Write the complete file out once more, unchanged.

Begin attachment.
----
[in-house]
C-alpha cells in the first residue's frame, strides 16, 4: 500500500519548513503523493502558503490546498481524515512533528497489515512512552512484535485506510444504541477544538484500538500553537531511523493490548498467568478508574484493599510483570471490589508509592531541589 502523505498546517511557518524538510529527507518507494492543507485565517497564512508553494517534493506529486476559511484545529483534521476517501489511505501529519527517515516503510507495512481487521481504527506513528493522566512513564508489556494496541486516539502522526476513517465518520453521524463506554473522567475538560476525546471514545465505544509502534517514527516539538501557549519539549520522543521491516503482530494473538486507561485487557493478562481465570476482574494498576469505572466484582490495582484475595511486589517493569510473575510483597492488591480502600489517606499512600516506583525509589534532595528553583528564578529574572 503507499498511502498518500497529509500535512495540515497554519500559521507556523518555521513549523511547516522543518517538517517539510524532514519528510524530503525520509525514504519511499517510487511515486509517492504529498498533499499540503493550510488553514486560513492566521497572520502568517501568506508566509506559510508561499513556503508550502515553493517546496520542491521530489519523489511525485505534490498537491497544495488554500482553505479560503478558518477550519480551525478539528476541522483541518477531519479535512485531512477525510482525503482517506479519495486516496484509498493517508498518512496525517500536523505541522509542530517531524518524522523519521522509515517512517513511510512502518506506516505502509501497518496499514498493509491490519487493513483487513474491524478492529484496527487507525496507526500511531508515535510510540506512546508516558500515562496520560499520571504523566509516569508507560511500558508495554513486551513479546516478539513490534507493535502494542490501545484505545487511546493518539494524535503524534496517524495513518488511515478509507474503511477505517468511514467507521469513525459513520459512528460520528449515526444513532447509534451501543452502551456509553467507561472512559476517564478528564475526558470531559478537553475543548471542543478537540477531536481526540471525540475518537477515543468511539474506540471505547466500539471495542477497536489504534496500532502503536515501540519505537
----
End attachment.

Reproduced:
[in-house]
C-alpha cells in the first residue's frame, strides 16, 4: 500500500519548513503523493502558503490546498481524515512533528497489515512512552512484535485506510444504541477544538484500538500553537531511523493490548498467568478508574484493599510483570471490589508509592531541589 502523505498546517511557518524538510529527507518507494492543507485565517497564512508553494517534493506529486476559511484545529483534521476517501489511505501529519527517515516503510507495512481487521481504527506513528493522566512513564508489556494496541486516539502522526476513517465518520453521524463506554473522567475538560476525546471514545465505544509502534517514527516539538501557549519539549520522543521491516503482530494473538486507561485487557493478562481465570476482574494498576469505572466484582490495582484475595511486589517493569510473575510483597492488591480502600489517606499512600516506583525509589534532595528553583528564578529574572 503507499498511502498518500497529509500535512495540515497554519500559521507556523518555521513549523511547516522543518517538517517539510524532514519528510524530503525520509525514504519511499517510487511515486509517492504529498498533499499540503493550510488553514486560513492566521497572520502568517501568506508566509506559510508561499513556503508550502515553493517546496520542491521530489519523489511525485505534490498537491497544495488554500482553505479560503478558518477550519480551525478539528476541522483541518477531519479535512485531512477525510482525503482517506479519495486516496484509498493517508498518512496525517500536523505541522509542530517531524518524522523519521522509515517512517513511510512502518506506516505502509501497518496499514498493509491490519487493513483487513474491524478492529484496527487507525496507526500511531508515535510510540506512546508516558500515562496520560499520571504523566509516569508507560511500558508495554513486551513479546516478539513490534507493535502494542490501545484505545487511546493518539494524535503524534496517524495513518488511515478509507474503511477505517468511514467507521469513525459513520459512528460520528449515526444513532447509534451501543452502551456509553467507561472512559476517564478528564475526558470531559478537553475543548471542543478537540477531536481526540471525540475518537477515543468511539474506540471505547466500539471495542477497536489504534496500532502503536515501540519505537